When even top performers and diligent employees get laid off in a downturn, is it worth going above and beyond for your company?

When even top performers and diligent employees get laid off in a downturn, is it worth going above and beyond for your company?
Google parent Alphabet this month said it would cut 12,000 workers.Beata Zawrzel/NurPhoto via Getty Images
  • Recent mass layoffs at big tech companies show that even capable hard workers can lose their jobs.
  • This raises questions about whether loyal employees are wasting their effort.

The standard career advice in an economic downturn is to make yourself indispensable at work.

The implicit assumption is that your employer would never dare fire its most diligent go-to person.

Try telling that to Josh, who was head of communications for a youth education charity in the UK for 12 years, when he found out before Christmas that he was going to be made redundant.

Complimentary Tech Event
Transform talent with learning that works
Capability development is critical for businesses who want to push the envelope of innovation.Discover how business leaders are strategizing around building talent capabilities and empowering employee transformation.Know More

The charity was getting rid of his role due to structural changes, and said he could interview for a more junior position or take a settlement. There was no guarantee that he'd get the job, so after negotiations, he was eventually made redundant.

Insider has changed Josh's name to protect him from retaliation, but has verified his identity and workplace through links and screenshots.


Josh said the decision had "shocked" him, pointing to the press coverage he'd secured, his loyalty, and exceeding KPIs.

"I actually felt a bit stupid, all the things I had done, had sacrificed, had initiated off my own back, it felt devalued," he said.

As a potential recession looms, nearly 40% of US workers are "are nervous about being laid off," according to a LinkedIn survey of more than 2,000 US employees conducted in December. And the fact is, sometimes even good, hard-working employees get the ax.

Reports suggest that some of the 12,000 staff cut at Google included both high performers and people in managerial positions making seven figures, for example. And it's highly likely that many of the employees recently laid off from other big firms, including Amazon and Meta, were also dedicated and loyal to their companies.

"If a company is on the brink of financial distress, then of course, anybody could be let go at some point," said Aurelie Cnop, affiliate professor of management at ESCP Business School. "Sometimes a company may discard a specific unit, and in this regard, whether you are the best performer or not, you have to go."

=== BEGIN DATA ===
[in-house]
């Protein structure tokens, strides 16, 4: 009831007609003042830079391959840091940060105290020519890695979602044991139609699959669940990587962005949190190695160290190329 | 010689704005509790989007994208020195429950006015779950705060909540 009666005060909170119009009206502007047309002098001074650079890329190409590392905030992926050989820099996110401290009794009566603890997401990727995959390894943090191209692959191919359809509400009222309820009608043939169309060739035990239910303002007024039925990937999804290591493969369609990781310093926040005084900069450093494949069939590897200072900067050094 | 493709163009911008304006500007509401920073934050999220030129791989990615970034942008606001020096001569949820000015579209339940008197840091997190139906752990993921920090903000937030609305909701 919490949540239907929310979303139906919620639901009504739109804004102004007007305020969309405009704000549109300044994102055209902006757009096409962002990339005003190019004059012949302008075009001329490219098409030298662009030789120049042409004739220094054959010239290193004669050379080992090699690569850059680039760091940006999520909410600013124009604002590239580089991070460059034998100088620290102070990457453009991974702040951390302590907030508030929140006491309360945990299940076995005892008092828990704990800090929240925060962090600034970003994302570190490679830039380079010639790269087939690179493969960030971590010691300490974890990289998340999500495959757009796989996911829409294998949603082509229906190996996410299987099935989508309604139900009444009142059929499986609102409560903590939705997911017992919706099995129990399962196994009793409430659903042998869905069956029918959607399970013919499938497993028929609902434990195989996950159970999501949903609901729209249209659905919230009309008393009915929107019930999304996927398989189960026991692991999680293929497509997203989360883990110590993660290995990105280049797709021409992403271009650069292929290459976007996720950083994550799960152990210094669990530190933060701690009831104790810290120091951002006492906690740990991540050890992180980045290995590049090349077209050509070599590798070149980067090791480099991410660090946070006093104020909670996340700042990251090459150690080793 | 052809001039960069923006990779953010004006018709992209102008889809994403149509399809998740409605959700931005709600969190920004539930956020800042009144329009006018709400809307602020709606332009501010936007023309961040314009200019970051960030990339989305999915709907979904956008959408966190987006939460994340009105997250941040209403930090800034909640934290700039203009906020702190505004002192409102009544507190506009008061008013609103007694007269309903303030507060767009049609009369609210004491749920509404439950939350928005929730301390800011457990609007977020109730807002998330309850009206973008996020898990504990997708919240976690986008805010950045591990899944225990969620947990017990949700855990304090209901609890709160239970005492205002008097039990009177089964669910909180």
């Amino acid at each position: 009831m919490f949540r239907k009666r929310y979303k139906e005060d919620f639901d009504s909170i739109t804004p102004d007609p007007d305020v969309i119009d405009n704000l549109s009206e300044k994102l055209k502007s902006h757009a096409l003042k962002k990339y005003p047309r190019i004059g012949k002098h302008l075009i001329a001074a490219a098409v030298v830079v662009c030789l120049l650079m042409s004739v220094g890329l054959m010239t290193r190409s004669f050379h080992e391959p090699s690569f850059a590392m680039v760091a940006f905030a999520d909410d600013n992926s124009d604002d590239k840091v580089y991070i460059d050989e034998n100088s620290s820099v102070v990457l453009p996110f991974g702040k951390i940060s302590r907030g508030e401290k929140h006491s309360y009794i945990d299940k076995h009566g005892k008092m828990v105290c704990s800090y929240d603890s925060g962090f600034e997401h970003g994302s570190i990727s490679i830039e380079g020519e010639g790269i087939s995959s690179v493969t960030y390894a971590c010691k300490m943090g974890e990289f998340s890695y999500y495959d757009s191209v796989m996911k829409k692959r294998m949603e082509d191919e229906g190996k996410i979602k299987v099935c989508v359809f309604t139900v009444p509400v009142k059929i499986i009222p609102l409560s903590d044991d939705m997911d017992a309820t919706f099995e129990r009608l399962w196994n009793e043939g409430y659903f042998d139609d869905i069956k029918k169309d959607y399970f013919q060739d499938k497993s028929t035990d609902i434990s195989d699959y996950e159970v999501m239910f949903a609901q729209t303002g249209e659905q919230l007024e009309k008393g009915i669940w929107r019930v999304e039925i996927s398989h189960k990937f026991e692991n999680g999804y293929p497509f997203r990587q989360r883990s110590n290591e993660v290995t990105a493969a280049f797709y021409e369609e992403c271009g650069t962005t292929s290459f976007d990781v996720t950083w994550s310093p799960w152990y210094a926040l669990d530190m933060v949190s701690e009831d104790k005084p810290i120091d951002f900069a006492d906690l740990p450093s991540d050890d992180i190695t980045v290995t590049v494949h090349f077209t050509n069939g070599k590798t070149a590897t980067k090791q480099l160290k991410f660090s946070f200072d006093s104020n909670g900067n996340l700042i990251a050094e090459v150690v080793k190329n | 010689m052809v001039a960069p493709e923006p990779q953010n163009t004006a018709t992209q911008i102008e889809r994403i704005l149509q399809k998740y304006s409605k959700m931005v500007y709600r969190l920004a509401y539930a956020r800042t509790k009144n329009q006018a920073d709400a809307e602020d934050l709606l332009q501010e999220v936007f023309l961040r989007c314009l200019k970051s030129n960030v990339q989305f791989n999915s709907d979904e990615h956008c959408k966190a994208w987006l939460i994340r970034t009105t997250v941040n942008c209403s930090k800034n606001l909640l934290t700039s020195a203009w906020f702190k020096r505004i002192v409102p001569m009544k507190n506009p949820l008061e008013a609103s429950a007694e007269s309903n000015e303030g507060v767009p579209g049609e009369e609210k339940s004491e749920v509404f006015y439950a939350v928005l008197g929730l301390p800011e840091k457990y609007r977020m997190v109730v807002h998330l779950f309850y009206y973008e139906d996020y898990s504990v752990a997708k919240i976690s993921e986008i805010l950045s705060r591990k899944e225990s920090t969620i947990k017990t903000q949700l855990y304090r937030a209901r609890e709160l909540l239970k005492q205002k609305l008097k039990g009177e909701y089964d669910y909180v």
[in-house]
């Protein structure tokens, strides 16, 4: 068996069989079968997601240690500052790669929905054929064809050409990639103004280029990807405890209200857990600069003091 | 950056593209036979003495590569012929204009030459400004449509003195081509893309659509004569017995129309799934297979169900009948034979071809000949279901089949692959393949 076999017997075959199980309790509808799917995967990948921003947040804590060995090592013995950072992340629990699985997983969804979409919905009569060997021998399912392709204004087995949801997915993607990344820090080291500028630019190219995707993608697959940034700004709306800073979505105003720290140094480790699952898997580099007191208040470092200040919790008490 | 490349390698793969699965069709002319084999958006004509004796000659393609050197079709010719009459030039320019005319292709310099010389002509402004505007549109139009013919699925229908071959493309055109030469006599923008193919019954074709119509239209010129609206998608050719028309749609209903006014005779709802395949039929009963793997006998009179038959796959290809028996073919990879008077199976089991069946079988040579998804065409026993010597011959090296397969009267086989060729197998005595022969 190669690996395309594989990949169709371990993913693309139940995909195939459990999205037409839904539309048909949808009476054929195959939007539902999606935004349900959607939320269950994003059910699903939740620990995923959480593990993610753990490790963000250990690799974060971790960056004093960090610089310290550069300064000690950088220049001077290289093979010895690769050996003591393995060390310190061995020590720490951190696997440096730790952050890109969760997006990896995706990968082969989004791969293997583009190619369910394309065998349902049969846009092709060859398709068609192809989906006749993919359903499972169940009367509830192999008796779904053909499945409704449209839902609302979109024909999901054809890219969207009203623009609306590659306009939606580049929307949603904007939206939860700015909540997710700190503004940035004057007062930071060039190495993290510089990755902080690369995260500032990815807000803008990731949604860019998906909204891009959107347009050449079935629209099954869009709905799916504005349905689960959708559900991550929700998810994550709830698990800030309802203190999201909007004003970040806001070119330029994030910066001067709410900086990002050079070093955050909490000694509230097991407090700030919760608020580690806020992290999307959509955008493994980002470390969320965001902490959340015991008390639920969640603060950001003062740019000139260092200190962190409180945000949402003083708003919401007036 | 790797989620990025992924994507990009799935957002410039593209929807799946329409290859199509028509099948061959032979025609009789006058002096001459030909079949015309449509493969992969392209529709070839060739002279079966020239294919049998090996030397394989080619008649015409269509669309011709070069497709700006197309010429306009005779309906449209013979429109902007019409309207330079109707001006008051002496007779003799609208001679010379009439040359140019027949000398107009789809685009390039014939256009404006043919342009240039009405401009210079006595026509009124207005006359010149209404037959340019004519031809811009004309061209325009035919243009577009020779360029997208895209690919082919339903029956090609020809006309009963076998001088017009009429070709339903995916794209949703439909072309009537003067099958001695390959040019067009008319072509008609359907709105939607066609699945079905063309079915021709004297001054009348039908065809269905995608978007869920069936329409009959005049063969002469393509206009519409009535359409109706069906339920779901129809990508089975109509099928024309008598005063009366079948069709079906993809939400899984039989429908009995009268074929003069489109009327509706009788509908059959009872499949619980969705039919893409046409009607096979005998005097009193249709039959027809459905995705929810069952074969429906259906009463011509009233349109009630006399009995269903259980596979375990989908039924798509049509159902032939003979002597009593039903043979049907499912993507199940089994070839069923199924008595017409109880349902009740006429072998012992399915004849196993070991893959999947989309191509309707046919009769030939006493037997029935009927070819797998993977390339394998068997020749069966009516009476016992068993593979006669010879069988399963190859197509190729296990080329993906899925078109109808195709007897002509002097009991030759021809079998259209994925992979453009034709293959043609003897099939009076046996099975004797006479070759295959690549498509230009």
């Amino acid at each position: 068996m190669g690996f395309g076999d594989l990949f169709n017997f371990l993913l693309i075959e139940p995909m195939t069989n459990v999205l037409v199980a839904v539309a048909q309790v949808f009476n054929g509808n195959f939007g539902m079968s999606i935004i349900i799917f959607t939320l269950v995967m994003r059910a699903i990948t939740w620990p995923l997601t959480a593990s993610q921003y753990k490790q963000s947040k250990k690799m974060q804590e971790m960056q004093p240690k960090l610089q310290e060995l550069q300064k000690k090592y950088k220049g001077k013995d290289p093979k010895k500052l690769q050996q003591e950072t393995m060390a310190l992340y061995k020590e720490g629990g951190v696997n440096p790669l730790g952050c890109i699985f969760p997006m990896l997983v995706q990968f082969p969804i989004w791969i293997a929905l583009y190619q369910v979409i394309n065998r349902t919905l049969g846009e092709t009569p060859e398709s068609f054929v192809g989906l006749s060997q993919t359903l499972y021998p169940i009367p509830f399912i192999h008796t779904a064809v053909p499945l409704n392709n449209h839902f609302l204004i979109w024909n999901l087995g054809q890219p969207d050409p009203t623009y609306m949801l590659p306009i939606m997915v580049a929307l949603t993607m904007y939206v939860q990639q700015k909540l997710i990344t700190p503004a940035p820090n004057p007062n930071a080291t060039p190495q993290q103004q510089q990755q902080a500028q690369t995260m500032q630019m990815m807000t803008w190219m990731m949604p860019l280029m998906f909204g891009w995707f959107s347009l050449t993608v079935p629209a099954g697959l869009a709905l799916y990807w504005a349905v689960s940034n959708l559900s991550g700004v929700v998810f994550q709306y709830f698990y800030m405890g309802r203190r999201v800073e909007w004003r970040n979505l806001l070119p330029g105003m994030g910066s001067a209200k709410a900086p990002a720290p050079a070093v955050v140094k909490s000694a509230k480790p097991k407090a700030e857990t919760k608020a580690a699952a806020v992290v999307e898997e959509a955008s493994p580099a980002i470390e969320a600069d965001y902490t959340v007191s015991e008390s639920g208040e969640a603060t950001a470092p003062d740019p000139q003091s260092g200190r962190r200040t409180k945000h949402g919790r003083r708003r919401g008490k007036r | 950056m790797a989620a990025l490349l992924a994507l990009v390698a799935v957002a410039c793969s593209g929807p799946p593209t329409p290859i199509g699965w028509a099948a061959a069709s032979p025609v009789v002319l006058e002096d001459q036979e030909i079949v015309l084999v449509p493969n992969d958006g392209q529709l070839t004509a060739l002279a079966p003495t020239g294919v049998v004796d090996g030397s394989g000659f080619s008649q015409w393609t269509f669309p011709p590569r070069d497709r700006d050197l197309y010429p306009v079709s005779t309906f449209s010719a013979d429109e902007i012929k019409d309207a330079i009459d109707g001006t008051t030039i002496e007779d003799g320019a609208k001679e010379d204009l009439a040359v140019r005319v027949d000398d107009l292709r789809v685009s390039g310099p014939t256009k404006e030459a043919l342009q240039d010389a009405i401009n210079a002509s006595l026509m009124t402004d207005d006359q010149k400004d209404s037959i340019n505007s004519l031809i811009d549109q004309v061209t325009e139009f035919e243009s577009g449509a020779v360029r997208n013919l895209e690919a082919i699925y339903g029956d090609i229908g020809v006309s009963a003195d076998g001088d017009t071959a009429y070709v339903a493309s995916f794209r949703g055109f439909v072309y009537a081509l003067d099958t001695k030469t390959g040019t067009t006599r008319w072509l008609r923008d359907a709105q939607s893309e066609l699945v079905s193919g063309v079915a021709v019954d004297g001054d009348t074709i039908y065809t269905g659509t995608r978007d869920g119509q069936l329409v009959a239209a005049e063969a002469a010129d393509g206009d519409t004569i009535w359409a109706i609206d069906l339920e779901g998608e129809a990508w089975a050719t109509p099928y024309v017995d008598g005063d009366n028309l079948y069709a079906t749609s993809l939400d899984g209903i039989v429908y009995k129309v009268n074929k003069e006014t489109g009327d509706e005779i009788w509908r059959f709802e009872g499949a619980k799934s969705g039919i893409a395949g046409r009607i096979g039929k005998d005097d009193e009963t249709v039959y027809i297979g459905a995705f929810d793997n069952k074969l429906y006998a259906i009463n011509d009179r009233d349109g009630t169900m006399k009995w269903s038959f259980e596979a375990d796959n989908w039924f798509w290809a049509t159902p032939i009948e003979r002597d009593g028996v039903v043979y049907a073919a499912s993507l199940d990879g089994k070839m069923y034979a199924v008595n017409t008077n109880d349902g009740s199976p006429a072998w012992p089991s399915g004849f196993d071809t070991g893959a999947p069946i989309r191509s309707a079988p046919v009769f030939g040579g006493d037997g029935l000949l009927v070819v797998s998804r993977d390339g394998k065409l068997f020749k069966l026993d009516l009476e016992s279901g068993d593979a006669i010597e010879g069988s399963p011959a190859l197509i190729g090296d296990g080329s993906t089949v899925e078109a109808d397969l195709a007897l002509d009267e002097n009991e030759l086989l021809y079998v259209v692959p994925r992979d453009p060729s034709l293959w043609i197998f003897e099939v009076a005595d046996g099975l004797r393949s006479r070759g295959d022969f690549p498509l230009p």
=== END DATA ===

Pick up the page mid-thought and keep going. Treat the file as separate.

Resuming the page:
Amid mass layoffs, Cnop said that employees need to shift their perspective about work. Here's what she suggests.

Have a higher calling

Trends like "quiet quitting", loosely defined as workers only doing what's required of their role, have emerged because employees are tired of going above and beyond for their companies without commensurate reward.

Cnop said that this is "transactional," and that people should "work for a calling," with a purpose and mission beyond their company.

"Having a calling is a great place to be because you get meaning from your job; your job is increasingly rewarding, and you are automatically inclined to go over and beyond," she said.

It also eases some of the sting of structural layoffs, because you won't be so attached to a singular company.


Zoe Mallett was head of culture and happiness at a travel brand when she was laid off at the end of August last year. Insider has verified Mallett's story with documentation.

Mallett said the layoff came at the right time, because it was the opportunity she needed to start her own business. She had been at the company for four years, and didn't regret the hard work because she was passionate about her role.

"I knew that I was going to be launching my own company in the future, so it was really important to me that I made a good name for myself," she said.

The hard work paid off essentially because having the "respect" of senior leadership meant they supported her business ventures and connected her with big brands.

Mallett said she "didn't feel bitter," about being laid off and that people who do have a misplaced sense of loyalty because they are too "attached to the mission of a business."


She added: "We should never attach ourselves to a job title, we should never attach ourselves to one company in particular. We have to find out what the mission is, what my calling is. Then no matter where you go, it doesn't matter if you get fired, doesn't matter if you get let go, the company closes down, you still know what your overall mission is."

Set boundaries at work

Although having a higher purpose helps build resilience against like layoffs, it can also "make you vulnerable to exploitation," Cnop explained.

Having an altruistic relationship with work "pushes you to sacrifice and go over and beyond," at the price of your well-being sometimes.

She said that employees who go above and beyond tend to "burn out or feel exploited in the end" because they might not be rewarded for their hard work, or even get fired.

Cnop suggests having boundaries at work to protect yourself, by defining what's important to you in your personal life and setting aside time for that. If that time cuts into your work, then speak to your manager to come to a compromise.


A version of this story published on November 18, 2022.